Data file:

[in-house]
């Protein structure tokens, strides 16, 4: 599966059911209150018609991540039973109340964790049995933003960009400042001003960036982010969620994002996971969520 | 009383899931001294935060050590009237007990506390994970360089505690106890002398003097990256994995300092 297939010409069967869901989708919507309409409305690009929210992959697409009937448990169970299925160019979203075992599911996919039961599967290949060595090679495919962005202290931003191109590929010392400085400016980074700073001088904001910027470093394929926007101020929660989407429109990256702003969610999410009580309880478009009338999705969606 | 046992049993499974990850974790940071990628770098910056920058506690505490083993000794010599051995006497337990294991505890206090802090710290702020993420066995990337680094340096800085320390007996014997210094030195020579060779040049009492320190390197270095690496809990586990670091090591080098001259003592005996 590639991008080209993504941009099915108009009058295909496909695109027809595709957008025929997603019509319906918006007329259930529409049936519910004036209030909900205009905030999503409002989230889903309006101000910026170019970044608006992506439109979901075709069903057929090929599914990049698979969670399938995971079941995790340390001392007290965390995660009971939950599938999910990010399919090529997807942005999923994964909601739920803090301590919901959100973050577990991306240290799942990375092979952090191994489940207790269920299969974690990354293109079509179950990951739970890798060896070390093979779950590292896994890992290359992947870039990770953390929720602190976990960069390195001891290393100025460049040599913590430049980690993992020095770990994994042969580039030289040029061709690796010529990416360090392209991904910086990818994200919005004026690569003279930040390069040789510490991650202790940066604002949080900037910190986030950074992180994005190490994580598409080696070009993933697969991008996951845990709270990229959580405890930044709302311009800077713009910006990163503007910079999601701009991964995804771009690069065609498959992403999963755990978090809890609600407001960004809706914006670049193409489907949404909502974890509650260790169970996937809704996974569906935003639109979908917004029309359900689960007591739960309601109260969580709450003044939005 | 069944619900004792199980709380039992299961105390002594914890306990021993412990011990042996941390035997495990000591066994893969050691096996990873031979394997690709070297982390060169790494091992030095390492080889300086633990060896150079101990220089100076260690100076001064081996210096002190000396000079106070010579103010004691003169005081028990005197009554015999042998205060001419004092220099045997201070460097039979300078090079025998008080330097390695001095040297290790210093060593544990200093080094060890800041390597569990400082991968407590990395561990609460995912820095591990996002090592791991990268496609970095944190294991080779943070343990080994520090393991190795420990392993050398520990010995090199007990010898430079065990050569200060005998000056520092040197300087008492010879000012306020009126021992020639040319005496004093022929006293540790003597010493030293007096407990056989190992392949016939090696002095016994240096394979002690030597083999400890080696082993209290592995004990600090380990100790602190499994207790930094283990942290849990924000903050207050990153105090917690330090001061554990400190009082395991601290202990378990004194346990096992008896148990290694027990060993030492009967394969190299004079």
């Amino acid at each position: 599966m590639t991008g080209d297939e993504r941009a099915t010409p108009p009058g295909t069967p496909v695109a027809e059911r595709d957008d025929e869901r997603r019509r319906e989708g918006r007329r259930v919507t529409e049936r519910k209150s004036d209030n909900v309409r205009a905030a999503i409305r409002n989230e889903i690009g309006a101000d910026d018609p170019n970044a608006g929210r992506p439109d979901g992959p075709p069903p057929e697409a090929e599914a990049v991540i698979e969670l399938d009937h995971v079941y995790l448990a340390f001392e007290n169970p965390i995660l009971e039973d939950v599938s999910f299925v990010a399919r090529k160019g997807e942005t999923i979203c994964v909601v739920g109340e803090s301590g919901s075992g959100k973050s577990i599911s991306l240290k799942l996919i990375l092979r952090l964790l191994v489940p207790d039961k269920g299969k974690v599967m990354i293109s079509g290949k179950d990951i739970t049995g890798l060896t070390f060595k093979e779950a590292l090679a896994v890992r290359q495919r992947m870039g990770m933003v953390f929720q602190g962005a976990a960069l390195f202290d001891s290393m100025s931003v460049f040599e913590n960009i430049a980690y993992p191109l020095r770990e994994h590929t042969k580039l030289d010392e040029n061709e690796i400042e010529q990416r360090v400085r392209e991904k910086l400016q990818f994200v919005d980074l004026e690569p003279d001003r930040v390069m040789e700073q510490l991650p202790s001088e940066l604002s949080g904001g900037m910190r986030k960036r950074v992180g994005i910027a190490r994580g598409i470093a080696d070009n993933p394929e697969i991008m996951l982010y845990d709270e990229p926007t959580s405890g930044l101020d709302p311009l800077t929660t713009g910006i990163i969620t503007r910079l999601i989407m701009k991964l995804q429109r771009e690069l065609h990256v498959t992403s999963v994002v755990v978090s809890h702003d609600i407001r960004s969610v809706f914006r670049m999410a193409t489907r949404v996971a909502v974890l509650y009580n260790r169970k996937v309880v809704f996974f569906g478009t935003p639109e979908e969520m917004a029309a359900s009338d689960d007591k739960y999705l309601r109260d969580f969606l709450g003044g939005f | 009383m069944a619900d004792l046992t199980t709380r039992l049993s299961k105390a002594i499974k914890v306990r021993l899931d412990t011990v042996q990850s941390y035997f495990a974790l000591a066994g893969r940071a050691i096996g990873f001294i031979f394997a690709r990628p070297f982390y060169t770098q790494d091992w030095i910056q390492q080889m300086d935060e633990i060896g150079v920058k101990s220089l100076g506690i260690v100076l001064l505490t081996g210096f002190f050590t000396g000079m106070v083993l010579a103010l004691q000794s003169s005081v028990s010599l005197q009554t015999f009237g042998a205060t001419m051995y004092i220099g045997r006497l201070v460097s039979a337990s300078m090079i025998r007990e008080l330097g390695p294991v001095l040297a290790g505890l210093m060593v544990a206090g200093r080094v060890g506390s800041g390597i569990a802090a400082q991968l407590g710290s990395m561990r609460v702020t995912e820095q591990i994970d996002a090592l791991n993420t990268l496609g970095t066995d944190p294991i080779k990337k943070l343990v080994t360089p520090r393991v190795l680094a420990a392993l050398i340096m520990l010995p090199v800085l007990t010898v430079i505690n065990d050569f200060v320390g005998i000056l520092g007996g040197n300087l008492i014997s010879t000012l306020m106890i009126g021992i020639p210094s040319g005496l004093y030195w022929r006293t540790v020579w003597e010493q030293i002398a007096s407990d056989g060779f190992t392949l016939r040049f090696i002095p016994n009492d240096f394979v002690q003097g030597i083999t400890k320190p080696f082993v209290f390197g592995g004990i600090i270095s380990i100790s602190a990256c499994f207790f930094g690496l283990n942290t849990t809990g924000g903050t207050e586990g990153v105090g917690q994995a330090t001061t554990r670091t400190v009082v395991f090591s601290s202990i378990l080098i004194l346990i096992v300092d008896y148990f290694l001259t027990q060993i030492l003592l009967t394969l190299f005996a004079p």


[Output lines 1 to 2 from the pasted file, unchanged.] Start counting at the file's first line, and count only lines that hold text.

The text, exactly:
[in-house]
């Protein structure tokens, strides 16, 4: 599966059911209150018609991540039973109340964790049995933003960009400042001003960036982010969620994002996971969520 | 009383899931001294935060050590009237007990506390994970360089505690106890002398003097990256994995300092 297939010409069967869901989708919507309409409305690009929210992959697409009937448990169970299925160019979203075992599911996919039961599967290949060595090679495919962005202290931003191109590929010392400085400016980074700073001088904001910027470093394929926007101020929660989407429109990256702003969610999410009580309880478009009338999705969606 | 046992049993499974990850974790940071990628770098910056920058506690505490083993000794010599051995006497337990294991505890206090802090710290702020993420066995990337680094340096800085320390007996014997210094030195020579060779040049009492320190390197270095690496809990586990670091090591080098001259003592005996 590639991008080209993504941009099915108009009058295909496909695109027809595709957008025929997603019509319906918006007329259930529409049936519910004036209030909900205009905030999503409002989230889903309006101000910026170019970044608006992506439109979901075709069903057929090929599914990049698979969670399938995971079941995790340390001392007290965390995660009971939950599938999910990010399919090529997807942005999923994964909601739920803090301590919901959100973050577990991306240290799942990375092979952090191994489940207790269920299969974690990354293109079509179950990951739970890798060896070390093979779950590292896994890992290359992947870039990770953390929720602190976990960069390195001891290393100025460049040599913590430049980690993992020095770990994994042969580039030289040029061709690796010529990416360090392209991904910086990818994200919005004026690569003279930040390069040789510490991650202790940066604002949080900037910190986030950074992180994005190490994580598409080696070009993933697969991008996951845990709270990229959580405890930044709302311009800077713009910006990163503007910079999601701009991964995804771009690069065609498959992403999963755990978090809890609600407001960004809706914006670049193409489907949404909502974890509650260790169970996937809704996974569906935003639109979908917004029309359900689960007591739960309601109260969580709450003044939005 | 069944619900004792199980709380039992299961105390002594914890306990021993412990011990042996941390035997495990000591066994893969050691096996990873031979394997690709070297982390060169790494091992030095390492080889300086633990060896150079101990220089100076260690100076001064081996210096002190000396000079106070010579103010004691003169005081028990005197009554015999042998205060001419004092220099045997201070460097039979300078090079025998008080330097390695001095040297290790210093060593544990200093080094060890800041390597569990400082991968407590990395561990609460995912820095591990996002090592791991990268496609970095944190294991080779943070343990080994520090393991190795420990392993050398520990010995090199007990010898430079065990050569200060005998000056520092040197300087008492010879000012306020009126021992020639040319005496004093022929006293540790003597010493030293007096407990056989190992392949016939090696002095016994240096394979002690030597083999400890080696082993209290592995004990600090380990100790602190499994207790930094283990942290849990924000903050207050990153105090917690330090001061554990400190009082395991601290202990378990004194346990096992008896148990290694027990060993030492009967394969190299004079």